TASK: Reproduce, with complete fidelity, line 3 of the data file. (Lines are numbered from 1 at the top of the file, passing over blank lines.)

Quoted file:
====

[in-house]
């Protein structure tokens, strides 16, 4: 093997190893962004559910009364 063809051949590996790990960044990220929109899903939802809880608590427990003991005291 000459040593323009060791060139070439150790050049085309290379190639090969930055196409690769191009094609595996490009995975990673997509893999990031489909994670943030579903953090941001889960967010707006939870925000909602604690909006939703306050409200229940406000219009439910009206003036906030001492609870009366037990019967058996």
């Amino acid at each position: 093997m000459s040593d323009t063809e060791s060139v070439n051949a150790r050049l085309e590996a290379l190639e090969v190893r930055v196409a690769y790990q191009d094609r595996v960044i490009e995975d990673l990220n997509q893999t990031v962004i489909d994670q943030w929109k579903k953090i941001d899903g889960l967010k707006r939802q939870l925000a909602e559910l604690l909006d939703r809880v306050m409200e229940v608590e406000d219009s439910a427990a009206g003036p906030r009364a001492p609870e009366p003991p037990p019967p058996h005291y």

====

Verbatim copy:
């Amino acid at each position: 093997m000459s040593d323009t063809e060791s060139v070439n051949a150790r050049l085309e590996a290379l190639e090969v190893r930055v196409a690769y790990q191009d094609r595996v960044i490009e995975d990673l990220n997509q893999t990031v962004i489909d994670q943030w929109k579903k953090i941001d899903g889960l967010k707006r939802q939870l925000a909602e559910l604690l909006d939703r809880v306050m409200e229940v608590e406000d219009s439910a427990a009206g003036p906030r009364a001492p609870e009366p003991p037990p019967p058996h005291y």